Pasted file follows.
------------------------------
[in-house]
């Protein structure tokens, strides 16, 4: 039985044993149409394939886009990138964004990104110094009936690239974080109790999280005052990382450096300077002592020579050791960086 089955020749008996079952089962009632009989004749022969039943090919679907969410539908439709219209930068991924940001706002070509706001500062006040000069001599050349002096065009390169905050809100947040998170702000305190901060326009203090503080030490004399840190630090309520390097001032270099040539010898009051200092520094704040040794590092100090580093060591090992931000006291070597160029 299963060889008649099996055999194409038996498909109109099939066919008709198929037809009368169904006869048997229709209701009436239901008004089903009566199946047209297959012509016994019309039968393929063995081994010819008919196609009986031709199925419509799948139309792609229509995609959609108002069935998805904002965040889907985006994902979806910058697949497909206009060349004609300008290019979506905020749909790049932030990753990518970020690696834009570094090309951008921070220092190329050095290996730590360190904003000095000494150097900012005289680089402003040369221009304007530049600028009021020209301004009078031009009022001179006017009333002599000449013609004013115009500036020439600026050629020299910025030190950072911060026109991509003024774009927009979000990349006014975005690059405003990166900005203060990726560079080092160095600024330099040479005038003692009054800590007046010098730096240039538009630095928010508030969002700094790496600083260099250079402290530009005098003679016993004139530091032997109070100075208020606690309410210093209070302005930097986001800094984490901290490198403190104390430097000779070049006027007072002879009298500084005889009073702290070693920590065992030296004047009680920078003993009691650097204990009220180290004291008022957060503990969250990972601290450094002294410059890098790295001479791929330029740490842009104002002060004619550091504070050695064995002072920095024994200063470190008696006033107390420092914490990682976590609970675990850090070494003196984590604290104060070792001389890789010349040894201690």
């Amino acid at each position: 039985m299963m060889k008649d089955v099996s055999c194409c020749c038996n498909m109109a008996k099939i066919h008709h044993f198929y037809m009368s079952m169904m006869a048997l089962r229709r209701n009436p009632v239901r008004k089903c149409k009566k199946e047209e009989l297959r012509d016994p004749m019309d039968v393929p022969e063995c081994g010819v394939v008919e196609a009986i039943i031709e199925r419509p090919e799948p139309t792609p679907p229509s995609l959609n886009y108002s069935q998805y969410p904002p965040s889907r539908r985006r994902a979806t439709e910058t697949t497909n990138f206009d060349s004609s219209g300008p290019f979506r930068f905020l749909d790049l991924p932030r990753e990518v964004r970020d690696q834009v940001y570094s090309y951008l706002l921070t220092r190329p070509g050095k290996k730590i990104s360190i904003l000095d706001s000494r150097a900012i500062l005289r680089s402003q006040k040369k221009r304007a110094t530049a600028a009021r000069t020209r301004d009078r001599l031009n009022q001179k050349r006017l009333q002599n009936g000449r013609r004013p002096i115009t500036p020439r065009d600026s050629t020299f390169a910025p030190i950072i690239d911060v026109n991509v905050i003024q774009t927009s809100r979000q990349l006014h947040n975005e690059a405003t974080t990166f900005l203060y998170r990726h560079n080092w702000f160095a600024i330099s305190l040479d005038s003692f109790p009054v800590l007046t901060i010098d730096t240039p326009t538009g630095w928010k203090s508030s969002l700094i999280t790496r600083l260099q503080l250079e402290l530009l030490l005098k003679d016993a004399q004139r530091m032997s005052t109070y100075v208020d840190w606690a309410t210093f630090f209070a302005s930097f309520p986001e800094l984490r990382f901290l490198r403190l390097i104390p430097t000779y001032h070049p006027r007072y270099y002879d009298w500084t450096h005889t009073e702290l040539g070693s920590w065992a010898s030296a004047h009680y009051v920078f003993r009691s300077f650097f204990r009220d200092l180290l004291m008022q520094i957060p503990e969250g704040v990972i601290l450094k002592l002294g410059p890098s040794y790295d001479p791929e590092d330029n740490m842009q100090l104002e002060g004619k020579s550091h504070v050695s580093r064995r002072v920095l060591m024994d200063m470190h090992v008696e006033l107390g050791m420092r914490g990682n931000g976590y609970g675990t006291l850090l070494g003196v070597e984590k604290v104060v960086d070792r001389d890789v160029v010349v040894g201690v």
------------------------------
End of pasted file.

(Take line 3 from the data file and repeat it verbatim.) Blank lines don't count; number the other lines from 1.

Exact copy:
């Amino acid at each position: 039985m299963m060889k008649d089955v099996s055999c194409c020749c038996n498909m109109a008996k099939i066919h008709h044993f198929y037809m009368s079952m169904m006869a048997l089962r229709r209701n009436p009632v239901r008004k089903c149409k009566k199946e047209e009989l297959r012509d016994p004749m019309d039968v393929p022969e063995c081994g010819v394939v008919e196609a009986i039943i031709e199925r419509p090919e799948p139309t792609p679907p229509s995609l959609n886009y108002s069935q998805y969410p904002p965040s889907r539908r985006r994902a979806t439709e910058t697949t497909n990138f206009d060349s004609s219209g300008p290019f979506r930068f905020l749909d790049l991924p932030r990753e990518v964004r970020d690696q834009v940001y570094s090309y951008l706002l921070t220092r190329p070509g050095k290996k730590i990104s360190i904003l000095d706001s000494r150097a900012i500062l005289r680089s402003q006040k040369k221009r304007a110094t530049a600028a009021r000069t020209r301004d009078r001599l031009n009022q001179k050349r006017l009333q002599n009936g000449r013609r004013p002096i115009t500036p020439r065009d600026s050629t020299f390169a910025p030190i950072i690239d911060v026109n991509v905050i003024q774009t927009s809100r979000q990349l006014h947040n975005e690059a405003t974080t990166f900005l203060y998170r990726h560079n080092w702000f160095a600024i330099s305190l040479d005038s003692f109790p009054v800590l007046t901060i010098d730096t240039p326009t538009g630095w928010k203090s508030s969002l700094i999280t790496r600083l260099q503080l250079e402290l530009l030490l005098k003679d016993a004399q004139r530091m032997s005052t109070y100075v208020d840190w606690a309410t210093f630090f209070a302005s930097f309520p986001e800094l984490r990382f901290l490198r403190l390097i104390p430097t000779y001032h070049p006027r007072y270099y002879d009298w500084t450096h005889t009073e702290l040539g070693s920590w065992a010898s030296a004047h009680y009051v920078f003993r009691s300077f650097f204990r009220d200092l180290l004291m008022q520094i957060p503990e969250g704040v990972i601290l450094k002592l002294g410059p890098s040794y790295d001479p791929e590092d330029n740490m842009q100090l104002e002060g004619k020579s550091h504070v050695s580093r064995r002072v920095l060591m024994d200063m470190h090992v008696e006033l107390g050791m420092r914490g990682n931000g976590y609970g675990t006291l850090l070494g003196v070597e984590k604290v104060v960086d070792r001389d890789v160029v010349v040894g201690v």